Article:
I’ve also had Five Views on Biblical Inerrancy on my list from 2017 and 2018, but also didn’t get to it. This book and the history one are obviously somewhat long, and can be dense, so another book I think I want to get to is The War of Art: Break Through the Blocks and Win Your Inner Creative Battles, which is a book I bought for Mrs. MMT a few years ago on the advice of MxPx front man Mike Herrera. Finally, as a pair, I was given a book that reviews a Christmas Carol from a Christian perspective, and as that is one of my favorite all time stories, I’ll read the story then the review together and then respond to both.

That’s it. Hopefully I’ll tighten down and actually get to the ones I wanted this year. Feel free to share goals or insights on any of the books in the comments.

20181227_162320.jpg

2018 Reading Challenge Review

I met my goal of 30 books this year. Actually, I surpassed it with 37 (that is 11,167 pages according to Goodreads, if you like that kind of thing). That being said, reading over what I wrote I wanted to read, I feel like I’ve failed. I had 13 book specifically listed, but only read six of them. I guess I’ll try to carry on those attempts next year. You can see my Goodreads 2018 Challenge page here, if you want them in list form.

I said I was going to do less review books in 2018, but instead ended up doing 16, 13 of which were Baker, one was Crossway, and there were two new publishers I that had never sent me books before. That is probably the main reason I didn’t get to the actual books I wanted. It is interesting to ‘challenge’ yourself, when really it was supposed to be a list of books I wanted to read. Instead, it turned into a goal of reading X number of books. Also, I enjoy getting free books, but the more I requested, the less I enjoyed. I’ll have my 2019 Challenge up in a bit, but this year I want to focus on specific books, and will likely due far fewer review books, especially from Baker.

My longest book, and an unexpected addition was The Stand. I added it because of the PBS Great American Novel contest. I also started taking Sprout the library every other Saturday, so I grabbed a few random books that I didn’t have on my shelf, all of which were non-fiction. I only read a few other novels and was short on fiction this year. I read three devotionals, where were all decent, but I really didn’t read any theologically intense books, something I plan to change in 2019. I also had a few commentaries on the list, which is something I’m unsure should count towards the challenge.

Overall, the 2018 Challenge was a mixed-bag, I met my goal as far as numbers go, but didn’t really hit all the books I wanted. Oh well, as always, I’ll try to do better next time.

2018 Reading Challenge

I sightly exceeded my goal of 25 books last year, by reading 29 books. Now, the prior year, I had a goal of 30, but pretty well passed that, reading 52. I lowered my goal last year as I took some Counseling courses, but as I am not doing that this year, I am raising the goal back to 30. I’d love to set the goal at 48 or 52, to match my 2016, but Sprout doesn’t sleep as much as she used to (bedtime moved back and naps went from 3/4 to zero), so I don’t think that is reasonable, but in the back of my mind, I am kind of hopeful.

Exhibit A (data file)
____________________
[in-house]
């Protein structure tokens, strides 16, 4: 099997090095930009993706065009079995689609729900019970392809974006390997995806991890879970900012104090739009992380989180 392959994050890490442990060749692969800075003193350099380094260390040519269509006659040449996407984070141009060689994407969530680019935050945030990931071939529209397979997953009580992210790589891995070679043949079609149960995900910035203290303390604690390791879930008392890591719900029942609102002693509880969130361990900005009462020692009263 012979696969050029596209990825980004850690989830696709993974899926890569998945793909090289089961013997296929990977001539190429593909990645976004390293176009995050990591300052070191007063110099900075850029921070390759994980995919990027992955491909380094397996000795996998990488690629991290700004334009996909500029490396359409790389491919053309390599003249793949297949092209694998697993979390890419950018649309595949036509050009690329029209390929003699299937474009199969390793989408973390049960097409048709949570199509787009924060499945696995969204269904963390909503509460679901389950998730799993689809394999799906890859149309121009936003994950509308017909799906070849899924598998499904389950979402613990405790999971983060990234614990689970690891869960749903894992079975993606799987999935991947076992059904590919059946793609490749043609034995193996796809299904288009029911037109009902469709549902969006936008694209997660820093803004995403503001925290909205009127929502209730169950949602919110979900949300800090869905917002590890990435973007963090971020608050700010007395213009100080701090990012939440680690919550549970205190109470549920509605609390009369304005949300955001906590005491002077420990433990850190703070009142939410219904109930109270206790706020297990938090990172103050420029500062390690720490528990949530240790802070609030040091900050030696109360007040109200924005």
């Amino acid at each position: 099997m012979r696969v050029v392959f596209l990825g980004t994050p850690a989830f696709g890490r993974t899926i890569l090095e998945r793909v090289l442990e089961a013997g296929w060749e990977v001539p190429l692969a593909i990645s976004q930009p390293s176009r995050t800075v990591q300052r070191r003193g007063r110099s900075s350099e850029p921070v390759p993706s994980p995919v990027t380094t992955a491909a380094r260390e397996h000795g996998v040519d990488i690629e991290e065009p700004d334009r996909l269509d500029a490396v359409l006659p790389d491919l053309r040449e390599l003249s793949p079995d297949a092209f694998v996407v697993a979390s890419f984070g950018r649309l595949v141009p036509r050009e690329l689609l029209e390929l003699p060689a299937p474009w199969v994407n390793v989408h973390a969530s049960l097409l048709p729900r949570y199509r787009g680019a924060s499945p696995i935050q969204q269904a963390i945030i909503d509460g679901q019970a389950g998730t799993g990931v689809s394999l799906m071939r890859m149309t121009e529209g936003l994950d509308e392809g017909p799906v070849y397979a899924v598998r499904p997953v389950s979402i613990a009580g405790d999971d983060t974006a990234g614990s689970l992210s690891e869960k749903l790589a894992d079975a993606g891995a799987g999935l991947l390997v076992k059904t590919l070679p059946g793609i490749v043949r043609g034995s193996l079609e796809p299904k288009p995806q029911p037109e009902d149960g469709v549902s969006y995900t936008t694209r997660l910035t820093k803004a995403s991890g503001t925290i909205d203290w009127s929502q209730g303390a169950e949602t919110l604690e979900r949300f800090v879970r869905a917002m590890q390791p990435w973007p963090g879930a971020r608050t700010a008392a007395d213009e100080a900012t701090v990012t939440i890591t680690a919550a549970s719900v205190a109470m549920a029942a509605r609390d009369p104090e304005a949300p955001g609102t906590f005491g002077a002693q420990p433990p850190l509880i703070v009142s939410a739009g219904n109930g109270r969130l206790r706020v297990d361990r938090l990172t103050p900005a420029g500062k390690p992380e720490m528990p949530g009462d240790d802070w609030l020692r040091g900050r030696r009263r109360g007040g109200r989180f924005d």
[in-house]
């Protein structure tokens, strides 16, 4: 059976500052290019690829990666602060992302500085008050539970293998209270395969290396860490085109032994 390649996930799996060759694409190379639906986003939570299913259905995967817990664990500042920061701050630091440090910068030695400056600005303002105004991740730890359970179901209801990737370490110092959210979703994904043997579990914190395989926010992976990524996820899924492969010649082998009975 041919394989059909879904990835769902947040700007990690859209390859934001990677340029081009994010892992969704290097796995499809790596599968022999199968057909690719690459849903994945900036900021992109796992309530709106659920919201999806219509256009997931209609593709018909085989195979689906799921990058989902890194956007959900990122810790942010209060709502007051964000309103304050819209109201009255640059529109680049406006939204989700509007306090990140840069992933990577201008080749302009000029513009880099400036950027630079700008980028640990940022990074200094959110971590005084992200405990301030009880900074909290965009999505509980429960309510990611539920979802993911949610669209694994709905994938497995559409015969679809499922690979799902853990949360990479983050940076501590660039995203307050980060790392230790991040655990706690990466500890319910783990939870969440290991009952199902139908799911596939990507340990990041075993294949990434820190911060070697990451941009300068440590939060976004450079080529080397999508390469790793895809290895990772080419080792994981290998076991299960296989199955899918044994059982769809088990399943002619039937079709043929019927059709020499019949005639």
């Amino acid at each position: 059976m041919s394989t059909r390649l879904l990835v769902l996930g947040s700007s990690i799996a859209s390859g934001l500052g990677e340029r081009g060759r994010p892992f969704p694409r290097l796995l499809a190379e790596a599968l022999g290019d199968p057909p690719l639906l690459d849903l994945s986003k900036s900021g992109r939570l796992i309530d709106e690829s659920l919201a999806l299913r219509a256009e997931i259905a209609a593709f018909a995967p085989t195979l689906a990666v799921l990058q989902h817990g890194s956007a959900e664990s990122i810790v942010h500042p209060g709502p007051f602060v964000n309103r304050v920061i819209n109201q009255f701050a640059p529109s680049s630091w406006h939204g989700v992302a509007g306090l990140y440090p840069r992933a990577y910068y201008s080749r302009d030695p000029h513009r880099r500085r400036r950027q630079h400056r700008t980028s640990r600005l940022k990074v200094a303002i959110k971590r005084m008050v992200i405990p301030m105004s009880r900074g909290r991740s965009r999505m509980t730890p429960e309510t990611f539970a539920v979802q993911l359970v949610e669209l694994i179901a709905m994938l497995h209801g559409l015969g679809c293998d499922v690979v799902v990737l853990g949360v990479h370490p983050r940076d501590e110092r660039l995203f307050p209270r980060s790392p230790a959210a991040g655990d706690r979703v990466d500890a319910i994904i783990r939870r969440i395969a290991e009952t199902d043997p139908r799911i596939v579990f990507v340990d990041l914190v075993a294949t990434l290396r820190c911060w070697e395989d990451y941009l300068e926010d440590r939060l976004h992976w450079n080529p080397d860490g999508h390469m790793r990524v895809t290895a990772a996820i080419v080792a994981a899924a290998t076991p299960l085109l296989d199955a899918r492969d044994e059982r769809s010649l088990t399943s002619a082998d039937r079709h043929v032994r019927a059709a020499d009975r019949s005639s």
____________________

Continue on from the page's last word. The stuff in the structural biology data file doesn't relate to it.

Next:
So, what am I reading? I have 13 books specifically planned (check out my Goodreads 2018 Shelf for a quick list). I’ll probably tack on another 12 (or less, mostly likely, as I ratchet down the number of review books I request) and then leave myself a little room for randomness in the other five. Of those five, two or three will probably be novels, and at least one will be another counseling book. The 13 I have set out already include:

Devotional – I’ve typically read a whole year devotional, such as My Utmost for His Highest (my review), but this year I’m doing something a little different. I have one, Shalom in Psalms, that goes through, well, the Psalms. This won’t take a whole year, so I have a Lenten one, From the Grave, and an Advent one, The Dawning of Indestructible Joy“, lined up. That should finish out the year, but I may have to find a 30-40 day one in addition and toss it in there. So, kind of sneaky with the numbers, typically the devotional gets me one book, this year it might net me three or four.

Biography/autobiographyA Full Life: Reflections at Ninety was on my list last year, but I didn’t make it to it, so I’ll stick it back on this list.

Non-fictionGödel, Escher, Bach: An Eternal Golden Braid, at 822 pages, this is the second biggest book on my list for this year and one of my top five life goal, big book, non-fiction books to pick up. Unless this takes me all year, I’ll probably have another, shorter, non-fiction in this list.